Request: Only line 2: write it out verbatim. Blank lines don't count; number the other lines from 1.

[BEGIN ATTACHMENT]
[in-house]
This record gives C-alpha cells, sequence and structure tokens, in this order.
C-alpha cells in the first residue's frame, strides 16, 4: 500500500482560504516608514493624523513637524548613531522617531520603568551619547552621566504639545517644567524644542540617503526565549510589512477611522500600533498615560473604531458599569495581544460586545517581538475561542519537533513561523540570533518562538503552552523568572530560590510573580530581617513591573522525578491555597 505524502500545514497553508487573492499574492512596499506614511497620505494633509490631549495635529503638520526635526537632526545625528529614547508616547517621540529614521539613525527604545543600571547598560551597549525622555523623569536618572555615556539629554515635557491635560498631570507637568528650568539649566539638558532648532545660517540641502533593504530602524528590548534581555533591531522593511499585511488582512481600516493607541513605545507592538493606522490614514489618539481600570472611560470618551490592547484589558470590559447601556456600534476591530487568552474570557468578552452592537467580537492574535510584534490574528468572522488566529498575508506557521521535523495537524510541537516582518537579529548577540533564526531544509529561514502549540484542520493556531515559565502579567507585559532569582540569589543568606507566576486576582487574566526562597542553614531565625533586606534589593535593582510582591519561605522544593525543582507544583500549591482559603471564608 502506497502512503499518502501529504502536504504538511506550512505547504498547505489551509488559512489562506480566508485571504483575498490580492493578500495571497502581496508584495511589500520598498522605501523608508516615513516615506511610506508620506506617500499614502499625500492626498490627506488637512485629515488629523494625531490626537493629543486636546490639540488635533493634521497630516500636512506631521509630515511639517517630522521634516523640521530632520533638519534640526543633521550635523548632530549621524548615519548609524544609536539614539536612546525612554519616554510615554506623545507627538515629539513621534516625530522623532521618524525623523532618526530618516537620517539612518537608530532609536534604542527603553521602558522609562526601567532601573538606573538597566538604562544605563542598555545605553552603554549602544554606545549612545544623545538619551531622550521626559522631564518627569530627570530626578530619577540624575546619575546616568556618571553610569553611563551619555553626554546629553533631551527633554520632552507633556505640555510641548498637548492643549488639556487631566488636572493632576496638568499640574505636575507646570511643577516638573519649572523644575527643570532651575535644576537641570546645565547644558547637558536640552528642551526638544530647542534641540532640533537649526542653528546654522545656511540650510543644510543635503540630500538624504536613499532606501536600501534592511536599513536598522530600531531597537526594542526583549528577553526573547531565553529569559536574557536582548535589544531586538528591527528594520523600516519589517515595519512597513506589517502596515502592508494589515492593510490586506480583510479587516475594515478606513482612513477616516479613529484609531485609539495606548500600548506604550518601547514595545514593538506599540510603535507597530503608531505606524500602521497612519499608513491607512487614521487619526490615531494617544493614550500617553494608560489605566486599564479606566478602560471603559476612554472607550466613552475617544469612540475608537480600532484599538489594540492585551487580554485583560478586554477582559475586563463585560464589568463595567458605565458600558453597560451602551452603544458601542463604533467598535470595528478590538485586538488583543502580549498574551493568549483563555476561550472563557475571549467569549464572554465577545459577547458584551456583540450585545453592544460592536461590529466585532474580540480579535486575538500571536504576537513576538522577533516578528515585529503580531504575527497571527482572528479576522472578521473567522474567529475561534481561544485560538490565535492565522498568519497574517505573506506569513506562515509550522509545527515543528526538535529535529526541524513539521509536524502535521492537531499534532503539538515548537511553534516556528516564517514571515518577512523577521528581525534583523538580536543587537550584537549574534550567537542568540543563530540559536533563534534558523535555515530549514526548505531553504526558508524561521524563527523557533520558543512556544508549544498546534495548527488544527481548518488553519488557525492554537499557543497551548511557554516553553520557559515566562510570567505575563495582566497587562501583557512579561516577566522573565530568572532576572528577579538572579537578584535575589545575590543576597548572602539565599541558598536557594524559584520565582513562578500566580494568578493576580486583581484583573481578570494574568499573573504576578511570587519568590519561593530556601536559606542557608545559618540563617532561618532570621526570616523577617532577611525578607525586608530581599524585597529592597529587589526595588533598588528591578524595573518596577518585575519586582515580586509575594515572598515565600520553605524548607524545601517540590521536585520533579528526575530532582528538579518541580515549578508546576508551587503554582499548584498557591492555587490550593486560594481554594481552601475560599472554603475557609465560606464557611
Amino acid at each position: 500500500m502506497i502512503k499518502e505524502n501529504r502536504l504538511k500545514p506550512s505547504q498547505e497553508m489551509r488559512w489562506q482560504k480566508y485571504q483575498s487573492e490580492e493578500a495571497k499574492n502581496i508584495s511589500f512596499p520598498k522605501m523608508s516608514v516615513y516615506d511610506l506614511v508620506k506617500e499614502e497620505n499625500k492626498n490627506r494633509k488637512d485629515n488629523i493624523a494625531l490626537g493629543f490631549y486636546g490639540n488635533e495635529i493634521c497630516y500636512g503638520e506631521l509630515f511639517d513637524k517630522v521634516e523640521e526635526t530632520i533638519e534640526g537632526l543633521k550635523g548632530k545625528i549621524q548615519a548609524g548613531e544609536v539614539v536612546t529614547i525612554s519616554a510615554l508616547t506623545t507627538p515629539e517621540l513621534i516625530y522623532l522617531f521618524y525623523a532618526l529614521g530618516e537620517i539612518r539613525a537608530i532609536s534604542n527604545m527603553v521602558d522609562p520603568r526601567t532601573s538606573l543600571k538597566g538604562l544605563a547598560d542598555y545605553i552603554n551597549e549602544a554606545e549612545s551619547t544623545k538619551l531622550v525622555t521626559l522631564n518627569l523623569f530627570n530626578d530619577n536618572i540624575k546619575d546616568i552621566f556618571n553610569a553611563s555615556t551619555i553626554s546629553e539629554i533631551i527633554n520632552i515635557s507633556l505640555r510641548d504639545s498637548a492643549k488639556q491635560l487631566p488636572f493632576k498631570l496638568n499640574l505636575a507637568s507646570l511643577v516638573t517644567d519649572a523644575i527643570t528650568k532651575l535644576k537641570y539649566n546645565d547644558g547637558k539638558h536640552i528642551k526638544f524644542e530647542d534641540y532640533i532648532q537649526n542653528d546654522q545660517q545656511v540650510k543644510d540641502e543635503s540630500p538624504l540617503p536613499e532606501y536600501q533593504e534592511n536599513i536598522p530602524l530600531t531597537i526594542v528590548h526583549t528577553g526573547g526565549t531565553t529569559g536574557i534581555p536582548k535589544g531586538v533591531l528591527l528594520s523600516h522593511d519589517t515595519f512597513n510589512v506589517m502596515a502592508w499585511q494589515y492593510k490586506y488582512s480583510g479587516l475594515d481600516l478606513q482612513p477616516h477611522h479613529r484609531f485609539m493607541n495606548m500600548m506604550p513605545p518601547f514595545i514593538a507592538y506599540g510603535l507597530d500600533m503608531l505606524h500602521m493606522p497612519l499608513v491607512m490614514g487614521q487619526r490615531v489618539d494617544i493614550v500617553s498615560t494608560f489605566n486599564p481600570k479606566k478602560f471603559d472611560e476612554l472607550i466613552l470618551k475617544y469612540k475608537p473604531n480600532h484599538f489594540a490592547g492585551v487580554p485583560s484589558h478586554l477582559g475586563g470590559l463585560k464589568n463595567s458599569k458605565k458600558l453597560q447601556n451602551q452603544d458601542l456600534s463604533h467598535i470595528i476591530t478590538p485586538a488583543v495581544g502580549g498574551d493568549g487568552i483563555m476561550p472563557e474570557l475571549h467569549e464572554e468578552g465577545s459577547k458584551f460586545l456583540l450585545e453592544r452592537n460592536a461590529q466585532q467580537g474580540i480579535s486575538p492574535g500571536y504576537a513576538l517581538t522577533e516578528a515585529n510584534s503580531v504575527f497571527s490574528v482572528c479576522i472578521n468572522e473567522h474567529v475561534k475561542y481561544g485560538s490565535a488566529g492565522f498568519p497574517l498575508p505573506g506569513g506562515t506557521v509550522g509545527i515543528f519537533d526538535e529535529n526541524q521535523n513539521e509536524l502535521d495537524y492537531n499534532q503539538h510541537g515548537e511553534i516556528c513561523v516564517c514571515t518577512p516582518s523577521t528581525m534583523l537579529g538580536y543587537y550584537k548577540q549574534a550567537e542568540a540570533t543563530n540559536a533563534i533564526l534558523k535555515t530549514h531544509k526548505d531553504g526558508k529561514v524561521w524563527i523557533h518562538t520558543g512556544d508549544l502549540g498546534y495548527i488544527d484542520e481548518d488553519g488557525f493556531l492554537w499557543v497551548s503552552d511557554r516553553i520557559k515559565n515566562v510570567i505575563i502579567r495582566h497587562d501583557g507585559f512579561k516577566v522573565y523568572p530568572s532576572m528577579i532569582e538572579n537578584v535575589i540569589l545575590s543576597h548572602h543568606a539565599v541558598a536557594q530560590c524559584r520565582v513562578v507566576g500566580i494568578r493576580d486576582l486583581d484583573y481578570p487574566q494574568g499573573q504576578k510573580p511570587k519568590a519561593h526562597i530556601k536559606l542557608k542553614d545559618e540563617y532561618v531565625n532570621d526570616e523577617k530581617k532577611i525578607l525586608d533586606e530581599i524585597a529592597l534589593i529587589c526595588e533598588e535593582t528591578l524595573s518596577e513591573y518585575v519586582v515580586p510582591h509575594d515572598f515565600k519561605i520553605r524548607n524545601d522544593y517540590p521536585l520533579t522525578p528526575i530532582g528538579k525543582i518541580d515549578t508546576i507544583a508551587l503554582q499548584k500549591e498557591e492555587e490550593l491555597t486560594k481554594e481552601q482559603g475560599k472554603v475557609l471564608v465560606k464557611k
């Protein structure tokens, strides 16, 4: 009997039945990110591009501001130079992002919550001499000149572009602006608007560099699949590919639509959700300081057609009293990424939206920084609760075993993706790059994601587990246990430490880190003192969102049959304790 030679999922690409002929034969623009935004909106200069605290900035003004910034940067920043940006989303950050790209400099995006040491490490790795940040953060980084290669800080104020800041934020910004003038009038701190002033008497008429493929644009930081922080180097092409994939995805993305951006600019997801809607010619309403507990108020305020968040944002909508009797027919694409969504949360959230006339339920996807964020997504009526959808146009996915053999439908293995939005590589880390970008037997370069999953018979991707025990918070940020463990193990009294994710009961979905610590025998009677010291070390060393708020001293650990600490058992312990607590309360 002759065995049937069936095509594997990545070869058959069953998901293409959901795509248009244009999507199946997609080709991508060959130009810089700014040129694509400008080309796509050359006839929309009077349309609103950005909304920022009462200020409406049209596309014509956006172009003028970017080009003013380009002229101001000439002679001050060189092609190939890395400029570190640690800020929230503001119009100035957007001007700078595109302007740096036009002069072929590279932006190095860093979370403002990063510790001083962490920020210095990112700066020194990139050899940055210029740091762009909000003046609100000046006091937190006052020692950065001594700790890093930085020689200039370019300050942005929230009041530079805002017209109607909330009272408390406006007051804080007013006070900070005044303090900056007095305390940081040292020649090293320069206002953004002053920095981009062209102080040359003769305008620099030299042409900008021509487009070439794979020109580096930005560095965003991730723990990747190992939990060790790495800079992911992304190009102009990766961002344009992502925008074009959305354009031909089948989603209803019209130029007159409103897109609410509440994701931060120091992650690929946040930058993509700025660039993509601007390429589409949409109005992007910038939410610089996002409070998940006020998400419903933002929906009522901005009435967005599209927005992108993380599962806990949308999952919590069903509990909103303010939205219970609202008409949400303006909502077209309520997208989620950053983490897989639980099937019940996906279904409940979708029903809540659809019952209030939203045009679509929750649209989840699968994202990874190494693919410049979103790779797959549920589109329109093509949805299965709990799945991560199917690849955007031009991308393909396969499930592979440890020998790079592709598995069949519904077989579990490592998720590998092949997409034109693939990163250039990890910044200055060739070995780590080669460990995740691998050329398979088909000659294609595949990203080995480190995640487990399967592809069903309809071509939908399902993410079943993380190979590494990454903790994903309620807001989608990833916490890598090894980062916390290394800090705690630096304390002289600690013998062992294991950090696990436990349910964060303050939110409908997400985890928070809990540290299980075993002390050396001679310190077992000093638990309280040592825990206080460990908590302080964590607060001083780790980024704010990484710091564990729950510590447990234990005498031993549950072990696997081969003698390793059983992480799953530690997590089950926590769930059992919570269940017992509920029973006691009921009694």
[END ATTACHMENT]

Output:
This record gives C-alpha cells, sequence and structure tokens, in this order.